IPAB Repeal Arguments Weak, For Now
Reading the opposing views of IPAB, the charge that it puts an "unelected" team of "bureaucrats" in charge of healthcare payment policy makes it seem un-American.
Yet that claim puts me in the same frame of mind as those (generally politicians again) who decried the stupidity of the sequester yet never found a way to do it better. In that case as in this one, remember that Congress created both IPAB and the sequester. That's why it ultimately went into effect.
No one who depends on getting elected for his or her (generous) paycheck ever wants to make a decision that cuts government funding to those who elect them. Yes, taking a meat cleaver to the federal budget isn't the most effective way to reduce spending, but given the nature of the game, it appears to be the only thing that works.
Maybe the fact that IPAB members don't have to worry about getting re-elected (the 15-member board is appointed by the President to varying terms) is the precise reason so many in the healthcare industry are so afraid of IPAB—it might just work. Maybe IPAB is part of the solution. Something has to be. At least we should let it try. As these bills have shown, it can always be repealed.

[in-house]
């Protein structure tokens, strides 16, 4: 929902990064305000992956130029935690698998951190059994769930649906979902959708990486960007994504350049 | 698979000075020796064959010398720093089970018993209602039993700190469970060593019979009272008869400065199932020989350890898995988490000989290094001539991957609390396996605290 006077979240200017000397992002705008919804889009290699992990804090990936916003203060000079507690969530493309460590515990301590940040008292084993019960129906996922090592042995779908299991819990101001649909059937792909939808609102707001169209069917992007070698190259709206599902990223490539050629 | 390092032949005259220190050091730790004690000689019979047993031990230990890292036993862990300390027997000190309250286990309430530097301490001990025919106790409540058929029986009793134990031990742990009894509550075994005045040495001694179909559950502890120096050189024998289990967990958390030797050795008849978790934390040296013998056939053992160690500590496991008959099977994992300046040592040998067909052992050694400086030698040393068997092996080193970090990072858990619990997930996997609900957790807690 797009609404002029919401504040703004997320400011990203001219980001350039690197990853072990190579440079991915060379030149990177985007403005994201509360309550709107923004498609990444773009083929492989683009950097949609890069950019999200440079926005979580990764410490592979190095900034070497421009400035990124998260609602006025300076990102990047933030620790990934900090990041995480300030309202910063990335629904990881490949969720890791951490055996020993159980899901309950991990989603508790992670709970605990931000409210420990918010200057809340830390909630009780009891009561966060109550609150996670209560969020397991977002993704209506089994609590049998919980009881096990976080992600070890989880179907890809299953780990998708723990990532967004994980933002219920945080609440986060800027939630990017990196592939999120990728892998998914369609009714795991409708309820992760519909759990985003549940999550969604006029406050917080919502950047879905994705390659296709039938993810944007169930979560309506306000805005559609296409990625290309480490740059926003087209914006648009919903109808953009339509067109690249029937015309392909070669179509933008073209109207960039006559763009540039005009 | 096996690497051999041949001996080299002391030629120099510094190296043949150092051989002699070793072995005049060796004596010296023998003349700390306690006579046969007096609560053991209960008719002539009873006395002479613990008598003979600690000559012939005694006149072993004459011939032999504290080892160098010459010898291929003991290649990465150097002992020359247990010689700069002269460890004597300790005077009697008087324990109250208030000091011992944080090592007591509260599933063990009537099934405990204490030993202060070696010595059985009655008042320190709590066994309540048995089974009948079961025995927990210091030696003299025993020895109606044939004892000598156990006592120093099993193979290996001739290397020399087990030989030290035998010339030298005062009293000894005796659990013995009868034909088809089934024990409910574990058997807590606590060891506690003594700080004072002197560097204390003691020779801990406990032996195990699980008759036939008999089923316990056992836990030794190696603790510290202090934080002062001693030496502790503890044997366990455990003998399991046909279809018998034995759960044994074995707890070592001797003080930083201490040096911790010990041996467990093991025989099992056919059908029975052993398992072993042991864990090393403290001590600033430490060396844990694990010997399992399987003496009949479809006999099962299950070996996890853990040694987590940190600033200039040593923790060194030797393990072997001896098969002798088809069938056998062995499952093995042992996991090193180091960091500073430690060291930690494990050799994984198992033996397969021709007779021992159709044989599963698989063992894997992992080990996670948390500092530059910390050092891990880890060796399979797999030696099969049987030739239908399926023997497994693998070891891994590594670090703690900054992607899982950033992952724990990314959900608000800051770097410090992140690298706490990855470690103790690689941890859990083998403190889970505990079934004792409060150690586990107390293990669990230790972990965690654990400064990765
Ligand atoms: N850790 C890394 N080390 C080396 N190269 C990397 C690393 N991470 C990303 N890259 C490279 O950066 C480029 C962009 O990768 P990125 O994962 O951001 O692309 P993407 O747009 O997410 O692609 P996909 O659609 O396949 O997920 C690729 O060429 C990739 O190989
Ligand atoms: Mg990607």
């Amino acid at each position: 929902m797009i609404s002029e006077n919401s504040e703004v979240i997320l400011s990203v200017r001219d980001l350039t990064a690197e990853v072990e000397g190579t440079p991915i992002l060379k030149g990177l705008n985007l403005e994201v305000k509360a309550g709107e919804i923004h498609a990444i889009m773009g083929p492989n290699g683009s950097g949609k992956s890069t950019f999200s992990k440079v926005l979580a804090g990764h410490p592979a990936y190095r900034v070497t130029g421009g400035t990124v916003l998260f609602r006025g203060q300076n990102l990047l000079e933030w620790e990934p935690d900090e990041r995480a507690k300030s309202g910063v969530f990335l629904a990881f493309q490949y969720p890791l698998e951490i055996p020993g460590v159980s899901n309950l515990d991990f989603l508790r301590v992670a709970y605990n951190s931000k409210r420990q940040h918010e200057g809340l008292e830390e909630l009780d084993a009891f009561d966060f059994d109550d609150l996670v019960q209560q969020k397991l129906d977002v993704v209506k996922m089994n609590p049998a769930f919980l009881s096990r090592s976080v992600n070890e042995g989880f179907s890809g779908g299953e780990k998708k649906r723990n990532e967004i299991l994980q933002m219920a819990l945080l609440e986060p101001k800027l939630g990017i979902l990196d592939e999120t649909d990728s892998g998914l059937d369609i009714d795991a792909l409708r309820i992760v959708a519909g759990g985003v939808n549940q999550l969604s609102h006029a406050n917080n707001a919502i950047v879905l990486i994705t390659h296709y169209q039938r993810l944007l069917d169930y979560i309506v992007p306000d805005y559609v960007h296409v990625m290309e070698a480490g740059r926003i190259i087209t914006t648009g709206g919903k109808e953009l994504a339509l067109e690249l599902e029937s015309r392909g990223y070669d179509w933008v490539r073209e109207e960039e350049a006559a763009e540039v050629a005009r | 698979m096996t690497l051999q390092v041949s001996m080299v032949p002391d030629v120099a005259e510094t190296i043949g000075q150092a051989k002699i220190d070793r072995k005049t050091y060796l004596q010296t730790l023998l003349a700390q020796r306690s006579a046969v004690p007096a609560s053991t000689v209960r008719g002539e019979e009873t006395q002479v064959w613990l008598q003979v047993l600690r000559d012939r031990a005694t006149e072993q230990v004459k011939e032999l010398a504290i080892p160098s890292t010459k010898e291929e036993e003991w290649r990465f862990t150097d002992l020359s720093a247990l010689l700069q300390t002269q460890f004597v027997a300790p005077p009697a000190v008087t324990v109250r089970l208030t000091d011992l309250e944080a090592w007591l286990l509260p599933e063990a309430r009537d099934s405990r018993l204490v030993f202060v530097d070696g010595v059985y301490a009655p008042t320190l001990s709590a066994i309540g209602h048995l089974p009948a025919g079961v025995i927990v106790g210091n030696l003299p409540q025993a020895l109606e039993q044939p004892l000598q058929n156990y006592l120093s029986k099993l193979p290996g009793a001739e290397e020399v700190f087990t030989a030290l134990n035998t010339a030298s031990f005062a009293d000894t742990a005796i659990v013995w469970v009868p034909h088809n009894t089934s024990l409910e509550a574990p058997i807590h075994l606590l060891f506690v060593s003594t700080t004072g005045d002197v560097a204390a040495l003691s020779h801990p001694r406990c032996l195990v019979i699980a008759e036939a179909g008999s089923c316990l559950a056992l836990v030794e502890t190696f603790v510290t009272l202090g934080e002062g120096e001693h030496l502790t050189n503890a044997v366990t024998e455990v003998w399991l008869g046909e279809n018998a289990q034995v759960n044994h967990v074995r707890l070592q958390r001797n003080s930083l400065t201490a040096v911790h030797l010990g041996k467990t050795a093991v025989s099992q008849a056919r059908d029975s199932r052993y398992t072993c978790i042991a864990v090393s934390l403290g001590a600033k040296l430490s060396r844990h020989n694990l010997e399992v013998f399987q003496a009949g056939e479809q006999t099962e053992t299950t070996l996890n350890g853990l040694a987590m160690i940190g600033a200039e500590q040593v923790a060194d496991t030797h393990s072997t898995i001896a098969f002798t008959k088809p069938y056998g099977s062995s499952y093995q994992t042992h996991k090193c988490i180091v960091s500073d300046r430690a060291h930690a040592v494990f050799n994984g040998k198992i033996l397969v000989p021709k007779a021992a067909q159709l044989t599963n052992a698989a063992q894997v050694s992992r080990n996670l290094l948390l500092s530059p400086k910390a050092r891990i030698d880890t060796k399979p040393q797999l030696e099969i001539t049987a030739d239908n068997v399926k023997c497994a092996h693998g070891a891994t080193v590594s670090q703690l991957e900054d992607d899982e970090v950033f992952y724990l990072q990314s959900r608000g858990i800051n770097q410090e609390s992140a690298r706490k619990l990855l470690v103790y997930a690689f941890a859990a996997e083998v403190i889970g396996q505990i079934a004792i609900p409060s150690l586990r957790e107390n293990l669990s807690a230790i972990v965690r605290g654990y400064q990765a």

Philip Betbeze is senior leadership editor with HealthLeaders Media.
- CVS Ramps Up Retail Clinics with Provider Affiliations
- 4 Tectonic Shifts Shaking Up Healthcare
- Drug Pricing 'Tantamount to Greed,' Lawmaker Says
- Contradictory Obamacare Rulings Issued by Appellate Courts
- Study Puts Spotlight on Preventing Fall-Related Injuries
- Wanted: Nurse PhDs
- As HIPAA Breaches Accelerate, Tools Lag
- Roundtable: Life After a Healthcare Organization Acquisition
- The Infection-Busting Treatment Payers Don’t Want to Talk About
- Medical Errors Third Leading Cause of Death, Senators Told